Forest Pansy and Purple Smoke Tree

When you first encounter the eastern redbud known as Cercis canadensis ‘Forest Pansy,’ you will find it impossible to resist. Deep burgundy foliage that is heart-shaped covers attractive gray bark and, in spring, there is a large collection of pink flowers.
A little more than two years ago, in May 2012, I wrote the following in a newspaper column:
“For the last several years, ever since they were planted, I have been admiring a stand of ‘Forest Pansy’ trees on an embankment just below the Burbank Boulevard off-ramp of the southbound 405 Freeway. I have noticed that one tree is already struggling and not nearly as robust as the others. I will be noting the progress and longevity of these trees to see how long they endure life in the mid-Valley.”
Well, it’s two years later, and when I passed that same freeway embankment recently, I did not see any evidence of ‘Forest Pansy’ trees. So it would appear that, six or seven years after planting, they either died or had become so unsightly that it made sense to remove them.
In that column from two years ago, I reported that in its rainy habitat of the Southeastern U.S., ‘Forest Pansy’ has a life span of 30 years and I projected that it may only live half as long in the dry San Fernando Valley. It turns out that I was too optimistic estimating its life span in this part of the country.
It’s somewhat ironic that when you come to the end of the freeway exit ramp mentioned above and turn left on Burbank Boulevard, you will arrive a few moments later at Vesper Avenue in Sherman Oaks, where two incredibly robust ‘Forest Pansy’ specimens are flourishing. Several years from now, they probably won’t be, but for now they are the picture of health.
At the same Burbank-Vesper corner, purple smoke tree (Cotinus coggygria ‘Royal Purple’) is thriving, too. Like ‘Forest Pansy,’ purple smoke tree reaches a height of 10 to 15 feet. It produces clusters of tiny yellow flowers this time of year that slowly turn into large, smoky, pinkish inflorescences. Purple smoke tree, however, is tougher than ‘Forest Pansy,’ as it can grow in just about any type of soil and is highly parsimonious regarding its water requirement.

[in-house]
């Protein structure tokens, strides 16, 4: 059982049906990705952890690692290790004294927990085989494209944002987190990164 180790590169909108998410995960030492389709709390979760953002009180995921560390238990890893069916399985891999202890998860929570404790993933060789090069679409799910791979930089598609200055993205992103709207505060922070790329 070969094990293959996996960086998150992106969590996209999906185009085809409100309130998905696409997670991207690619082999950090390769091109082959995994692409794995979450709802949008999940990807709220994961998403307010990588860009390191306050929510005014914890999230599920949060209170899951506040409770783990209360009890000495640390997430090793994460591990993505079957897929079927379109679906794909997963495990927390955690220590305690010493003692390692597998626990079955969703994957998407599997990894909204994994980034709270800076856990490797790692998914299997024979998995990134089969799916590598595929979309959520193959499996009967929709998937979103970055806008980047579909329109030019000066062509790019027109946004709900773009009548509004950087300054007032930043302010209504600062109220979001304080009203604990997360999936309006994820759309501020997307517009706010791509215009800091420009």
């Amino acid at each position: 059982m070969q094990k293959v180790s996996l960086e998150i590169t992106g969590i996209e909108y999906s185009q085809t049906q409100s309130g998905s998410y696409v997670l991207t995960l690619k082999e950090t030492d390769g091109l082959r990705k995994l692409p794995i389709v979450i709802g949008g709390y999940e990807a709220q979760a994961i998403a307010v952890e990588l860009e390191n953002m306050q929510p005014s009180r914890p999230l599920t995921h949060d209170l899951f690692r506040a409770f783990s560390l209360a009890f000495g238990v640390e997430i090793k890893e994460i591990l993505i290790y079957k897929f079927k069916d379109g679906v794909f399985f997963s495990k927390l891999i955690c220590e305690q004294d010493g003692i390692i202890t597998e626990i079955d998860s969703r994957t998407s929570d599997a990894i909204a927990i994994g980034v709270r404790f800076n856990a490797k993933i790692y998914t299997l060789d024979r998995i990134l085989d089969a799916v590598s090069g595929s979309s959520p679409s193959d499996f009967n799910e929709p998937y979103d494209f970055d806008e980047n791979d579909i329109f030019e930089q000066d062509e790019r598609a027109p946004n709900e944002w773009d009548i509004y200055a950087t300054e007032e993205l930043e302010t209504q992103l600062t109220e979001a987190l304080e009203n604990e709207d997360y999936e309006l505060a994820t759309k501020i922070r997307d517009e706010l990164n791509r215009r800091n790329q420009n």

Red birds of paradise
Back at the freeway embankment mentioned above, several gorgeous red birds of paradise (Caesalpinia pulcherrima) have recently been planted there.
Although native to the West Indies, red bird of paradise is remarkable for its drought tolerance and is frequently encountered in desert gardens along with yellow bird of paradise (Caesalpinia gilliesii).
These leguminous plants, in the manner of alfalfa, peas, and beans, are assisted by symbiotic, root-dwelling bacteria that assist in manufacturing nitrogen fertilizer. These birds of paradise thus are highly suitable to desert soils that are often lacking in organic matter and nitrogen.
Royal poinciana
There is a special tree, a relative of red and yellow bird of paradise, that only one person, to the best of my knowledge, has succeeded in growing in the San Fernando Valley. This tree is known as royal poinciana or flamboyant, due to its electric orange flowers. Foliage is finely textured and the tree has a parasol shape.
The person who has succeeded in growing it is Gerda Maxey, who lives in Sylmar. Maxey has more than a hundred flamboyant trees, most of which are growing in pots. Maxey refers to the tree as chivato, the name by which the flamboyant (Delonix regia) is known in Paraguay.
I wonder if Maxey has an unusually cold-tolerant strain of this tree. Flamboyants are tropical in origin. They are native to the dry forests of Madagascar, an island off the east coast of Africa, but are cultivated in the tropical regions of every continent. In 30 years of plant observation in the greater Los Angeles area, I had never encountered a flamboyant tree and would be interested to hear from any readers who have succeeded in growing this species locally.

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